Book Write-Up: Wheels of Wisdom

Tim and Debbie Bishop.  Wheels of Wisdom: Life Lessons for the Restless Spirit.  Open Road Press, 2016.  See here to purchase the book.

Tim and Debbie Bishop married each other when they were in their early fifties, and that was the first time that either of them was ever married.  Both of them have bicycled across the country together, and this book is a collection of spiritual insights that they have gained through this experience.  They also work for the Hope Line, which offers help to teens and young adults who are suicidal, addicts, or coping with other problems.  Their cross-country bicycling has promoted this cause.

There are fifty-two reflections in this book, some of them written by Tim, and some written by Debbie.  They are written from an evangelical Christian perspective, which maintains that one receives forgiveness of sins by accepting the free gift of salvation that was made possible through Jesus’ death on the cross.  Each reflection ends with a Bible verse and a series of questions to inspire reflection.  The substitutionary atonement appears twice in this book: once in a chapter about hell, and another time in the epilogue, which is a Gospel invitation.  Most of the book focuses on other themes of Christian living, such as God’s providence and provision and finding God’s calling on one’s life.  There are lessons in the book that can resonate with secular-minded people, about facing worry, getting along with people, and moving on from the past.  Debbie brings in her experience in twelve-step recovery.  In some cases, their bicycling journey serves as an allegory for a life or spiritual truth concerning life’s journey.  At other points, people they meet along the way inspire them to consider a spiritual lesson.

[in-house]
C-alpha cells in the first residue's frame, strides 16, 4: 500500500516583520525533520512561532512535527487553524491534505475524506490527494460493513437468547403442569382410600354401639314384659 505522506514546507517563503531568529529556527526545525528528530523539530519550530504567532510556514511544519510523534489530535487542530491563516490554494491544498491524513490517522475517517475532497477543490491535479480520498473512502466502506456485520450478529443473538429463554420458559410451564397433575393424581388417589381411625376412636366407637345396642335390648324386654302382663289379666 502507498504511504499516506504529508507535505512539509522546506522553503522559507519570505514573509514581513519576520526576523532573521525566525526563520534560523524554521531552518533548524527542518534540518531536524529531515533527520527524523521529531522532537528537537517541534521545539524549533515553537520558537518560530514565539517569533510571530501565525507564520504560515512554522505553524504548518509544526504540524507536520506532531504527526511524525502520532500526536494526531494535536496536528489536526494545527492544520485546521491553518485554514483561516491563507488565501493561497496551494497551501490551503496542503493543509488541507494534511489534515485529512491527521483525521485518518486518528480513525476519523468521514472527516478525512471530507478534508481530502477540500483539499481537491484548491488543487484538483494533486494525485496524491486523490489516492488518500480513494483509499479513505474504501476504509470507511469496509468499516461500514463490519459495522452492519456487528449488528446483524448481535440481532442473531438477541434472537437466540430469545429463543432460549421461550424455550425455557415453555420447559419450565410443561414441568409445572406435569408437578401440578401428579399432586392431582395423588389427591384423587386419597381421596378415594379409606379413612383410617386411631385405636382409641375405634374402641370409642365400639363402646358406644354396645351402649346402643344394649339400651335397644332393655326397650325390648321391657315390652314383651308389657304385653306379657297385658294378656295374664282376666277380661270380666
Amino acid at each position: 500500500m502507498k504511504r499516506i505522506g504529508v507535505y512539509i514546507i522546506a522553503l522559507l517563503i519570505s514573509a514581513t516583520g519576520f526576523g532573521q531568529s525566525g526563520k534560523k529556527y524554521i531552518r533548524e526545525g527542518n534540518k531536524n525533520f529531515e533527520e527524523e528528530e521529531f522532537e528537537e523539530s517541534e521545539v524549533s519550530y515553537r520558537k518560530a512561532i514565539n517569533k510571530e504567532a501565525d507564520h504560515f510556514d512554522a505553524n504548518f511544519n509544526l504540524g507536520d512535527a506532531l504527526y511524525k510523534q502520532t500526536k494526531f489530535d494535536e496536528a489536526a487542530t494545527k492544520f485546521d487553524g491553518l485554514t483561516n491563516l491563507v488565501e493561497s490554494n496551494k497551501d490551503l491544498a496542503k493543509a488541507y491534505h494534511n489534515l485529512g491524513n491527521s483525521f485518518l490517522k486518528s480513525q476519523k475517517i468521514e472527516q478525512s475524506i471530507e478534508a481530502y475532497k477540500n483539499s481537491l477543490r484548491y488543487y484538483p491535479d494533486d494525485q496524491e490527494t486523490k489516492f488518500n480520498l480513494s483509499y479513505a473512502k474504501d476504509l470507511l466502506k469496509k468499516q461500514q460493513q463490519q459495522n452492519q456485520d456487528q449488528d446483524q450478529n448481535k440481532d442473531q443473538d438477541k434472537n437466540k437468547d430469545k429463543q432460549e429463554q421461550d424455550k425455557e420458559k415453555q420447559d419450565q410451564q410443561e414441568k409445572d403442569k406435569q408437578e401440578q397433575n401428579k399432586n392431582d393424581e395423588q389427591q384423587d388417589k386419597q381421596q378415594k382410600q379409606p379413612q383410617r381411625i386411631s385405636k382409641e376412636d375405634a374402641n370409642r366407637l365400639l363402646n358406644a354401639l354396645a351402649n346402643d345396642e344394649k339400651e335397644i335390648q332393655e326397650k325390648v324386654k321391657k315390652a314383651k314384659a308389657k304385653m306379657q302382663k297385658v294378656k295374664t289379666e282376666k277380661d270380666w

One can probably read or hear the sorts of reflections that the book presents elsewhere.  While the book is not incredibly deep, it is still edifying.  It is evangelical Christian, but it has a friendly, inviting tone towards those who may believe differently.  The book has a positive, uplifting quality, but it still acknowledges the challenges and struggles of life.  Both Tim and Debbie talk about their challenges in being married, in light of their different backgrounds and temperaments, and all of the previous years that they were single and did what they wanted.  They also discuss medical injuries that they faced on their itinerary.  The book gave a taste of the challenges that cross-country cycling can present, including the threat of inclement weather, hills, wild animals, and nightfall.

I received a complimentary copy of this book through Bookcrash.  My review is honest.

 

 

Advertisements
Posted in Uncategorized

Helpful Collectivity

Clarissa's Blog

The plan also penalizes parents for each child by putting retirement further out of reach each time they take leave. Mr. Rubio has emphasized that his bill allows parents to “use their own money.” This perpetuates the idea that child rearing is an individual, not a collective, responsibility.

Yes, let’s stop perpetuating this egregious idea right now. Classes start next week and I uncharacteristically have no syllabi prepared. I need the child-rearing collectivity to fold Klara’s laundry, prepare her a snack and dinner, get her from school, and take her to the playground. But the collectivity needs to be prepared in case she chooses to go to the swimming pool instead.

Come on, collectivity, get to it and make it snappy.

View original post

Posted in Uncategorized

Antifa: A Case Study In The Ignorance Of History